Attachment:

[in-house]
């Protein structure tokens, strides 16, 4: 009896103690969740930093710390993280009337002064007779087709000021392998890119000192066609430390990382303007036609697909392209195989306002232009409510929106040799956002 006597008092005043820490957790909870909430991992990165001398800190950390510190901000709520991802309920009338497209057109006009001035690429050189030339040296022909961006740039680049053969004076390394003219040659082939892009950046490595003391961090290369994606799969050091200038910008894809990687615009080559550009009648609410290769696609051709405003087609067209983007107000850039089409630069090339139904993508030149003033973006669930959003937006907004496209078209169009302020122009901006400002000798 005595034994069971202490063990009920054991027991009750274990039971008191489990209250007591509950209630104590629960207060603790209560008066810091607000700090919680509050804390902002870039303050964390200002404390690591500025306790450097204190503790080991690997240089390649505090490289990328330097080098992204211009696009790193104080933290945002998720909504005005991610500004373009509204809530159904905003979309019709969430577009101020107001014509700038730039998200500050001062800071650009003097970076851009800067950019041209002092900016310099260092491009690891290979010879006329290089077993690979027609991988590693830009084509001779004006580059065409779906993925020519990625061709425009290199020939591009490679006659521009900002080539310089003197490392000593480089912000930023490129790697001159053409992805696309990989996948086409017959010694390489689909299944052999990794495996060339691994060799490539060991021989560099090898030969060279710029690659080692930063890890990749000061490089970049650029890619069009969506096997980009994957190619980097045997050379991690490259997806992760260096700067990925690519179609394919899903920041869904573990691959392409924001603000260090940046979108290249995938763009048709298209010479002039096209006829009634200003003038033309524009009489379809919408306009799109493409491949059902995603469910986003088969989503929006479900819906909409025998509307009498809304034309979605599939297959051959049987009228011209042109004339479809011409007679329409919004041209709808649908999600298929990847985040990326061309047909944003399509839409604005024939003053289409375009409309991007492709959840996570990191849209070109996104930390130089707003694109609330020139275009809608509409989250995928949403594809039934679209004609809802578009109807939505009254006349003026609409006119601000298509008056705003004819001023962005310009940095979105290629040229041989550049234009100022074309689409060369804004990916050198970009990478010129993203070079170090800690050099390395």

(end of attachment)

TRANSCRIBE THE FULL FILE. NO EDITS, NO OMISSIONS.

[in-house]
């Protein structure tokens, strides 16, 4: 009896103690969740930093710390993280009337002064007779087709000021392998890119000192066609430390990382303007036609697909392209195989306002232009409510929106040799956002 006597008092005043820490957790909870909430991992990165001398800190950390510190901000709520991802309920009338497209057109006009001035690429050189030339040296022909961006740039680049053969004076390394003219040659082939892009950046490595003391961090290369994606799969050091200038910008894809990687615009080559550009009648609410290769696609051709405003087609067209983007107000850039089409630069090339139904993508030149003033973006669930959003937006907004496209078209169009302020122009901006400002000798 005595034994069971202490063990009920054991027991009750274990039971008191489990209250007591509950209630104590629960207060603790209560008066810091607000700090919680509050804390902002870039303050964390200002404390690591500025306790450097204190503790080991690997240089390649505090490289990328330097080098992204211009696009790193104080933290945002998720909504005005991610500004373009509204809530159904905003979309019709969430577009101020107001014509700038730039998200500050001062800071650009003097970076851009800067950019041209002092900016310099260092491009690891290979010879006329290089077993690979027609991988590693830009084509001779004006580059065409779906993925020519990625061709425009290199020939591009490679006659521009900002080539310089003197490392000593480089912000930023490129790697001159053409992805696309990989996948086409017959010694390489689909299944052999990794495996060339691994060799490539060991021989560099090898030969060279710029690659080692930063890890990749000061490089970049650029890619069009969506096997980009994957190619980097045997050379991690490259997806992760260096700067990925690519179609394919899903920041869904573990691959392409924001603000260090940046979108290249995938763009048709298209010479002039096209006829009634200003003038033309524009009489379809919408306009799109493409491949059902995603469910986003088969989503929006479900819906909409025998509307009498809304034309979605599939297959051959049987009228011209042109004339479809011409007679329409919004041209709808649908999600298929990847985040990326061309047909944003399509839409604005024939003053289409375009409309991007492709959840996570990191849209070109996104930390130089707003694109609330020139275009809608509409989250995928949403594809039934679209004609809802578009109807939505009254006349003026609409006119601000298509008056705003004819001023962005310009940095979105290629040229041989550049234009100022074309689409060369804004990916050198970009990478010129993203070079170090800690050099390395």